Wednesday, 1 March 2017

The Girl of Ink and Stars by Kiran Millwood Hargrave

Reviewer: Catriona Troth

What We Thought:

Ink and stars - the two most fundamental tools of the cartographer.

Isa is the daughter of a cartographer, and his unofficial apprentice. The two live on their own, following the deaths of both Isa’s mother and her twin, Gabo.

Isa’s world is one that bears some resemblance to ours – it has continents called Afrik, Europa and Amrica, and oceans called the Frozen Circle, the Vanishing Triangle and the Cerulean Sea. But it is also a world where islands like Joya can be float free to sail across the oceans. And fire-breathing creatures at the centre of the earth may be more than just metaphors for a volcano.

For the time being, though, Joya is anchored to the seabed. And ever since the Governor arrived and took up residence in a grand palace above Isa’s village, the villagers have been forbidden access to the sea or the forest and their lives have shrunk to the little space in between. Isa’s Da no longer roams the world to map its continents, but walks heavily supported by a stick. And the only guide to the Forbidden Forest is an ancient cloth map left behind by Isa’s mother.

So when a girl is found dead in the Governor’s orchard and his daughter, Isa’s friend Lupe, disappears into the forest, it is up to Isa to don the mantle of cartographer and guide the search party into the heart of the island, where no one has travelled for years.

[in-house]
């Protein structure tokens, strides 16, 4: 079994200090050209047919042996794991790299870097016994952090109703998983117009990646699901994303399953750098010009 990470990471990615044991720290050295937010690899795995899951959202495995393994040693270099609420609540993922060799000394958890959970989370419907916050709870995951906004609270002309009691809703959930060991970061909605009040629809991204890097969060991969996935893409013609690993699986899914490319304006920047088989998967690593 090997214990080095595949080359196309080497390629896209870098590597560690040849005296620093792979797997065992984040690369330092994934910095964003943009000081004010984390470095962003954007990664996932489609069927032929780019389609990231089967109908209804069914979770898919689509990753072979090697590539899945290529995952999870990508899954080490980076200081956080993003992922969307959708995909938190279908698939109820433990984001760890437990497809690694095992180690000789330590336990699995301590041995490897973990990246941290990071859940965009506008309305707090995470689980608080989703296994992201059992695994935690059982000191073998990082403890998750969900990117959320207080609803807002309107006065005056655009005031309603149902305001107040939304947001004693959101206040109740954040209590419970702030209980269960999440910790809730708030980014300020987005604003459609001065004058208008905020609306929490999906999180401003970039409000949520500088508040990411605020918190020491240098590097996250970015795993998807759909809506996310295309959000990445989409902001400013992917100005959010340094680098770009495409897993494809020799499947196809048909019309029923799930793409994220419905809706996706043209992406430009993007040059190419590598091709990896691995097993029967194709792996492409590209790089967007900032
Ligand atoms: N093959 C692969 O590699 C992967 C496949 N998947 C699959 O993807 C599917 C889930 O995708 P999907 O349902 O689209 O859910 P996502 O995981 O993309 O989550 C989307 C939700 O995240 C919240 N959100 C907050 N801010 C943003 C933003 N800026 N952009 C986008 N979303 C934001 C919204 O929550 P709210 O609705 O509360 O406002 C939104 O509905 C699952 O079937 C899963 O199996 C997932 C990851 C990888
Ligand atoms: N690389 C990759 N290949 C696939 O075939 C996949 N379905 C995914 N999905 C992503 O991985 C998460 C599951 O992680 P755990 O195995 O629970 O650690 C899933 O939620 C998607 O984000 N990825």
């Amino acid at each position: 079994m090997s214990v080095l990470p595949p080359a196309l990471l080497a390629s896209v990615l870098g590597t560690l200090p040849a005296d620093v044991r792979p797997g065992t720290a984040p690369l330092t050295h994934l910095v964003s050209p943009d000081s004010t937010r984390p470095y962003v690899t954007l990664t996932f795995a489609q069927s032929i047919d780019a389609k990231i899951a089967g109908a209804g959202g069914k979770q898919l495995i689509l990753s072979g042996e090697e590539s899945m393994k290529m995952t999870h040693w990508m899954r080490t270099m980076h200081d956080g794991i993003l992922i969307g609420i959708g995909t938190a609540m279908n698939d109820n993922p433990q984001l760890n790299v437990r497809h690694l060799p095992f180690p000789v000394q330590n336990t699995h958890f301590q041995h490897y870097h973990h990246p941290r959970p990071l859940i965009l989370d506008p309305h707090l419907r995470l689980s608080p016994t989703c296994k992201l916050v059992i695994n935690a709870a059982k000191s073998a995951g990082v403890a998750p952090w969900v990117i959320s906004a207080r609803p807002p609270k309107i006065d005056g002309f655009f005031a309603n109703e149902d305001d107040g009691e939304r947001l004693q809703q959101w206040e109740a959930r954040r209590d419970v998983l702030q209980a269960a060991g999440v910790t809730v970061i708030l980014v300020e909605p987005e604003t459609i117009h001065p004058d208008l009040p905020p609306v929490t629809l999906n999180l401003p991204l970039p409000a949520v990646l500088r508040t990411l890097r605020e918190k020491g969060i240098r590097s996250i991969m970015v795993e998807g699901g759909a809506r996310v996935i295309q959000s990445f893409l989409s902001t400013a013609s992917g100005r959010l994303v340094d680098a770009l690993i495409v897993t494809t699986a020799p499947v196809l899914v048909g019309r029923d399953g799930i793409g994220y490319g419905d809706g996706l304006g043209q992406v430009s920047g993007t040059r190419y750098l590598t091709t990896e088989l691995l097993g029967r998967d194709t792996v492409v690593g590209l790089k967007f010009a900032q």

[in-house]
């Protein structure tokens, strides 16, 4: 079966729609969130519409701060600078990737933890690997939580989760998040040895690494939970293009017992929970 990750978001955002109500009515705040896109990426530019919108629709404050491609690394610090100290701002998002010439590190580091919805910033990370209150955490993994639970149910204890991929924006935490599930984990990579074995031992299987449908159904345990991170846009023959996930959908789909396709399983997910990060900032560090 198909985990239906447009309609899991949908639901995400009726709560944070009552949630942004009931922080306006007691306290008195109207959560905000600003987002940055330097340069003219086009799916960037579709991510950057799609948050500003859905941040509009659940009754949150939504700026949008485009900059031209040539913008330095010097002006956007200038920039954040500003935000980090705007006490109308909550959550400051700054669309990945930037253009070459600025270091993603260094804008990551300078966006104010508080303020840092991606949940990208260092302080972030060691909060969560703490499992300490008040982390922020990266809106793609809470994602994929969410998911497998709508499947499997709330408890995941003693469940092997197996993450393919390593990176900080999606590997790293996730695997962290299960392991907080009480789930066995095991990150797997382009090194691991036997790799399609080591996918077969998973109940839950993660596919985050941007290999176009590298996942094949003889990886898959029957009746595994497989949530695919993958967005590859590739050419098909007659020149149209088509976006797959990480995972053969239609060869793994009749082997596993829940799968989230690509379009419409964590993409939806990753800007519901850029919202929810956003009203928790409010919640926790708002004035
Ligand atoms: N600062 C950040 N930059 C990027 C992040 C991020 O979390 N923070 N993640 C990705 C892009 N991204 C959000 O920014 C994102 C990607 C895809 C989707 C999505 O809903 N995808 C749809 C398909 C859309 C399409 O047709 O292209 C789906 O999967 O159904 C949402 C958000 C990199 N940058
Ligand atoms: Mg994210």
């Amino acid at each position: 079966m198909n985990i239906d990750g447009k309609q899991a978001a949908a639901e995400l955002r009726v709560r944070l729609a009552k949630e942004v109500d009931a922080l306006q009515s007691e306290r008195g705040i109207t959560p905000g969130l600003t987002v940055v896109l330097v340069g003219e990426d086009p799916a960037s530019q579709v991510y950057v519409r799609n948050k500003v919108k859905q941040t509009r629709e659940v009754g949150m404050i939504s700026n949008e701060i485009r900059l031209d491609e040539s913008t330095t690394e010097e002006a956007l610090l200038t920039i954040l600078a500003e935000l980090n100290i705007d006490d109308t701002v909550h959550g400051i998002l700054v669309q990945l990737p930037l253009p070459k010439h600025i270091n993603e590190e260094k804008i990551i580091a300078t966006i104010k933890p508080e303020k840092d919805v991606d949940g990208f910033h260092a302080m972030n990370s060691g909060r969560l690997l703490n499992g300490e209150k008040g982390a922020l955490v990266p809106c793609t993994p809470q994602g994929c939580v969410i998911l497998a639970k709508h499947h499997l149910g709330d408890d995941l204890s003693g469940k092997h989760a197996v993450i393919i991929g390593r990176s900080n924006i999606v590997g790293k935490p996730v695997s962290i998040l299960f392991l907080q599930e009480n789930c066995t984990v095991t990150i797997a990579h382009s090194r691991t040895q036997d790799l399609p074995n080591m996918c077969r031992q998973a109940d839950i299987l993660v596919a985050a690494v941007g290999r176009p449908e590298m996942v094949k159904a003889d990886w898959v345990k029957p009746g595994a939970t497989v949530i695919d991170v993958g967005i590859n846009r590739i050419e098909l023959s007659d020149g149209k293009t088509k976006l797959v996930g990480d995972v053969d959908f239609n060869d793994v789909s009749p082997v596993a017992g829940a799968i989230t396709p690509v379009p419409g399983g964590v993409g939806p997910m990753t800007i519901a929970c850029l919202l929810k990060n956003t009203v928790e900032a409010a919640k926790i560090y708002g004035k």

Maps have a magic about them. They can say as much about the people who made them as they do about the lands they depict. Kiran Millwood Hargrave has spun that magic into a tale of adventure that is – as all good heroic journeys should be - about friendship and courage, self discovery and self sacrifice. And just look how that magic is captured in the beautiful cover!

It is a book I would have loved reading aloud to my children when they were that age – and one of six shortlisted for the inaugural Jhalak Prize.

You’ll Enjoy This If You Loved: Nation by Terry Pratchett, Journey to the River Sea by Eva Ibbotson, and (for slightly older readers) Shadowshaper by Daniel Jose Older

Avoid If You Dislike: Adventure tales set in fantasy worlds

Perfect Accompaniment: A large sheet of paper and a set of coloured inks

Genre: Fantasy Adventure for ~9-12 year olds.

Available on Amazon

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